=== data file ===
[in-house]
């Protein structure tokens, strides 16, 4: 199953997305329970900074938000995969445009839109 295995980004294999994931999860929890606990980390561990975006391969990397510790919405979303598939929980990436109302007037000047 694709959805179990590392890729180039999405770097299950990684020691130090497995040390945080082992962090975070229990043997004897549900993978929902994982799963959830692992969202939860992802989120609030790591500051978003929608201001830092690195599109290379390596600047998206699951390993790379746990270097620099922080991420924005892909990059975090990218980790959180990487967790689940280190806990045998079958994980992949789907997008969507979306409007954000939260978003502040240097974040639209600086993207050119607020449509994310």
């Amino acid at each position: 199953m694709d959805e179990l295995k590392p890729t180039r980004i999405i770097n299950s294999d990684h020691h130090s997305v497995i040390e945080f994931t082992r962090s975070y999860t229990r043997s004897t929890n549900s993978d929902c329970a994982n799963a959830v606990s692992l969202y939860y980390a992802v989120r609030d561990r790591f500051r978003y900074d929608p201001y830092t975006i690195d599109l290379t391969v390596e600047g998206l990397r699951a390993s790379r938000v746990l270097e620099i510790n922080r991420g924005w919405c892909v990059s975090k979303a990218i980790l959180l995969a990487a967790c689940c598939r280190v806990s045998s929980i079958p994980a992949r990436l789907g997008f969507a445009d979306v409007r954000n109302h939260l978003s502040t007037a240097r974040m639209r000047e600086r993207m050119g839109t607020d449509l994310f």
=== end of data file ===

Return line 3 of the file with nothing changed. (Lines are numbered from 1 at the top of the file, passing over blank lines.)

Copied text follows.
């Amino acid at each position: 199953m694709d959805e179990l295995k590392p890729t180039r980004i999405i770097n299950s294999d990684h020691h130090s997305v497995i040390e945080f994931t082992r962090s975070y999860t229990r043997s004897t929890n549900s993978d929902c329970a994982n799963a959830v606990s692992l969202y939860y980390a992802v989120r609030d561990r790591f500051r978003y900074d929608p201001y830092t975006i690195d599109l290379t391969v390596e600047g998206l990397r699951a390993s790379r938000v746990l270097e620099i510790n922080r991420g924005w919405c892909v990059s975090k979303a990218i980790l959180l995969a990487a967790c689940c598939r280190v806990s045998s929980i079958p994980a992949r990436l789907g997008f969507a445009d979306v409007r954000n109302h939260l978003s502040t007037a240097r974040m639209r000047e600086r993207m050119g839109t607020d449509l994310f």